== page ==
Forty-two members of the legendary First Special Service Force, better known as the Devil’s Brigade, attended a ceremony in Washington DC on Feb. 3, 2015 to receive the nation’s highest civilian honor, the Congressional Gold Medal. The First Special Service Force was a joint Canadian-American group of commandoes trained to drop behind enemy lines in occupied Norway during World War II. Fourteen of the attendees at the ceremony were Canadians.
When the mission to Norway was called off, the Forcemen were sent to assault the Japanese held island of Kiska in the Aleutians, then were sent to the mountains of Italy. In Italy they climbed the German held mountains of Monte La Difensa and Mount Radicosa.
During the landing at Anzio, the Forcemen mounted large-scale night raids into German territory, their faces blackened by shoe-polish. German soldiers, terrified by their commando tactics and night raids, dubbed them the “Black Devils.” They eventually led the Allied advance into Rome.
The First Special Service Force participated in the invasion of Southern France, but was disbanded December 5, 1944, with the Canadians returning to their own army.
The surviving members of the Devil’s Brigade who were unable to attend the ceremony in Washington will receive their Congressional Gold Medals at a ceremony in Helena during the summer of 2015. Stay tuned for more information.
Senator Max Baucus of Montana recently introduced a measure stating that “the Senate recognizes and honors the superior service of the First Special Service Force during World War II.” The joint Canadian-American unit of highly trained commandos formed at Fort Harrison in 1942, and participated in the invasion of Kiska in the Aleutians before being sent to Italy. They fought their way up Monte La Difensa, Monte Majo, Monte Camino and other Italian mountains, then spent four months terrorizing the Germans at Anzio, where they earned the nickname “Devil’s Brigade.” After leading the Allied advance into Rome, they participated in the invasion of southern France. According to the Resolution “during 251 days of combat, the Force suffered 2,314 casualties, or 134 percent of its authorized strength, captured thousands of prisoners, won 5 United States campaign stars and 8 Canadian battle honors, and never failed a mission.”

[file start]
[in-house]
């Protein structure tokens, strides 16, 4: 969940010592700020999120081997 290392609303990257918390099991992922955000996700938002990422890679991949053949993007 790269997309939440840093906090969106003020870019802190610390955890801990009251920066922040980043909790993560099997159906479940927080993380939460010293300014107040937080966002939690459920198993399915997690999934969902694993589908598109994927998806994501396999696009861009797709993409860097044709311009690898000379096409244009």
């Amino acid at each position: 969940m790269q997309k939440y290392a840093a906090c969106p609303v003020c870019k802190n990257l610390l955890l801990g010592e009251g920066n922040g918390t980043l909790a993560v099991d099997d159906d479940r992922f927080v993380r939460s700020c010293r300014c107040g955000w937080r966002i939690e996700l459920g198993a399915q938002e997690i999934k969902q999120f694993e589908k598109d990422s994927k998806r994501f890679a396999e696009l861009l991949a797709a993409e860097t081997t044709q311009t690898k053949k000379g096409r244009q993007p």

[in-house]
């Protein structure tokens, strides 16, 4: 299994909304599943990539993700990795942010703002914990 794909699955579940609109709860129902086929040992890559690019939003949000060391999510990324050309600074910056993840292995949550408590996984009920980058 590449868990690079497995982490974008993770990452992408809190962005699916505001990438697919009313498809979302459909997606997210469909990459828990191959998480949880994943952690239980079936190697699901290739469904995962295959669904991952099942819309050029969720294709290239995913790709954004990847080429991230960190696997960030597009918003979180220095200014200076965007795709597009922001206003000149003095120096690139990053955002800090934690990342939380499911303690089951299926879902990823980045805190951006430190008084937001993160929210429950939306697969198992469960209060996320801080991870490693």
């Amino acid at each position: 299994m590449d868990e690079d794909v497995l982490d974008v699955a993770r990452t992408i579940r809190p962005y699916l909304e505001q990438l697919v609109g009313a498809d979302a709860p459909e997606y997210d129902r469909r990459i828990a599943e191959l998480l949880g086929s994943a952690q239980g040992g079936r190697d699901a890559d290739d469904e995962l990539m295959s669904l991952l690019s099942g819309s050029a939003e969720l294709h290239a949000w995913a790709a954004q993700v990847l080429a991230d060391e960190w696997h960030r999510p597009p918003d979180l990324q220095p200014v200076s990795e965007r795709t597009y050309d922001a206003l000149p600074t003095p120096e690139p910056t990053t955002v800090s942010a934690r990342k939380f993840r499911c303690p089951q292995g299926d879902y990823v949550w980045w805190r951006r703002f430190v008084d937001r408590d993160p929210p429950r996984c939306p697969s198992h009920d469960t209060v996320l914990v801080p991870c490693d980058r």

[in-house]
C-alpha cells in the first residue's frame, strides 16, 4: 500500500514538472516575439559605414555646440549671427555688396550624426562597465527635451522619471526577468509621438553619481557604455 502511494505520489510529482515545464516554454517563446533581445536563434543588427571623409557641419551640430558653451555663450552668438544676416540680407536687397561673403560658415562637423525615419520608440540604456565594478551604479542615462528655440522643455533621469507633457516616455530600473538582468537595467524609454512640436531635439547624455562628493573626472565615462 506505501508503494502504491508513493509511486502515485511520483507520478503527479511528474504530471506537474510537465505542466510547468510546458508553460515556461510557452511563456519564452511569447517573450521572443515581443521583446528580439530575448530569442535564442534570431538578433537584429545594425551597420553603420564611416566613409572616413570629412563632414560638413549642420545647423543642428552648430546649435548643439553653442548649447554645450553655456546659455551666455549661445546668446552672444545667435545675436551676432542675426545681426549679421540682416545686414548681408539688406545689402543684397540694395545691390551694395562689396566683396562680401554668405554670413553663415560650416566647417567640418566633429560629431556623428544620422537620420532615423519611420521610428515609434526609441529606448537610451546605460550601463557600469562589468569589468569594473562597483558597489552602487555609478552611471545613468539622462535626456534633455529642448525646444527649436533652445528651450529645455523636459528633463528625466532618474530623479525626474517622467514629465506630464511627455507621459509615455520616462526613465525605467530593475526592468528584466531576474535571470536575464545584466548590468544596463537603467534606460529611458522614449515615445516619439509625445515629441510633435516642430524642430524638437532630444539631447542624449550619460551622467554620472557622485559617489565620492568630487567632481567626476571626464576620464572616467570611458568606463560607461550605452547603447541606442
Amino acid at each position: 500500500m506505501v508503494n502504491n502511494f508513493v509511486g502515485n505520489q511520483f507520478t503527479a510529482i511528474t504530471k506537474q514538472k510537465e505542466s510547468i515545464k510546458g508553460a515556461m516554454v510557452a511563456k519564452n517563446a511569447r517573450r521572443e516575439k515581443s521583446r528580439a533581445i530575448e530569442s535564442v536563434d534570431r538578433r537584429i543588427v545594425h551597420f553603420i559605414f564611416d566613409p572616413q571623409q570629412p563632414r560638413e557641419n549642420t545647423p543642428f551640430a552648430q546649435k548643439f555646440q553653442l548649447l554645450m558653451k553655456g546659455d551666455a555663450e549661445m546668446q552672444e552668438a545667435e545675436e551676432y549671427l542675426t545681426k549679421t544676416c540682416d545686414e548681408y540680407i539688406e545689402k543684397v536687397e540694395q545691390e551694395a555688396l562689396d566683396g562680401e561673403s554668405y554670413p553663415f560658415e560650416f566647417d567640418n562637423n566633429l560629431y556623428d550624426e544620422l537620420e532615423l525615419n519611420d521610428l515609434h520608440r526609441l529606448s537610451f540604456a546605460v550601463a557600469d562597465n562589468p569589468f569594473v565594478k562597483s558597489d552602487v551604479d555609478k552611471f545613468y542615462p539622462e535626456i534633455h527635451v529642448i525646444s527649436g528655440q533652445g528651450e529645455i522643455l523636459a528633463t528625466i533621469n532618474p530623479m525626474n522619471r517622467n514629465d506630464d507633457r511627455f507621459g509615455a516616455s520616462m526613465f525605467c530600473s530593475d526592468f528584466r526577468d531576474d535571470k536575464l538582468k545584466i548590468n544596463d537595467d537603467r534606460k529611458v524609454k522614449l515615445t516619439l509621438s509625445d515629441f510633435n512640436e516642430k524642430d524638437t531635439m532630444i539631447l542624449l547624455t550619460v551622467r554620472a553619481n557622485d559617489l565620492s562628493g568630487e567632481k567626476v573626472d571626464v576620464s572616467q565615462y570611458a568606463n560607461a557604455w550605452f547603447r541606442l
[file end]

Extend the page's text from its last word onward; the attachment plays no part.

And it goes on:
The full text of Senate Resolution 577 can be found here.
I previously posted one of my articles on the “Devils’ Brigade” that was published as part of the Missoulian’s “Greatest Generation” series. It can be found here.
Many of the soldiers of the First Special Service Force returned to Helena after the war. My previous post upon hearing of the deaths of the last two Helena residents of the Force can be found here.
This week I learned of the death of Joe Glass and Mark Radcliffe, the last two members of the First Special Service Force living in Montana. Glass, originally from Canada, was 92, while Radcliffe was 94. Both men had lived in Helena for many years. Both men were heroes who saw too many of their friends and comrades killed in Italy and France. I mentioned Radcliffe in both editions of Montana’s Home Front During World War II. Radcliffe was also mentioned several times in “The Devil’s Brigade” by Robert H. Adleman and Col. George Walton. If you would like more information on the First Special Service Force, see my previous post, Suicide Mission: The First Special Service Force. The full story on the death of Glass and Radcliffe can found at the Helena Independent-Record.
Senator Max Baucus introduced a Senate Resolution to honor the First Special Service Force in September, 2012.
My article on the history of the First Special Service Force can be seen here.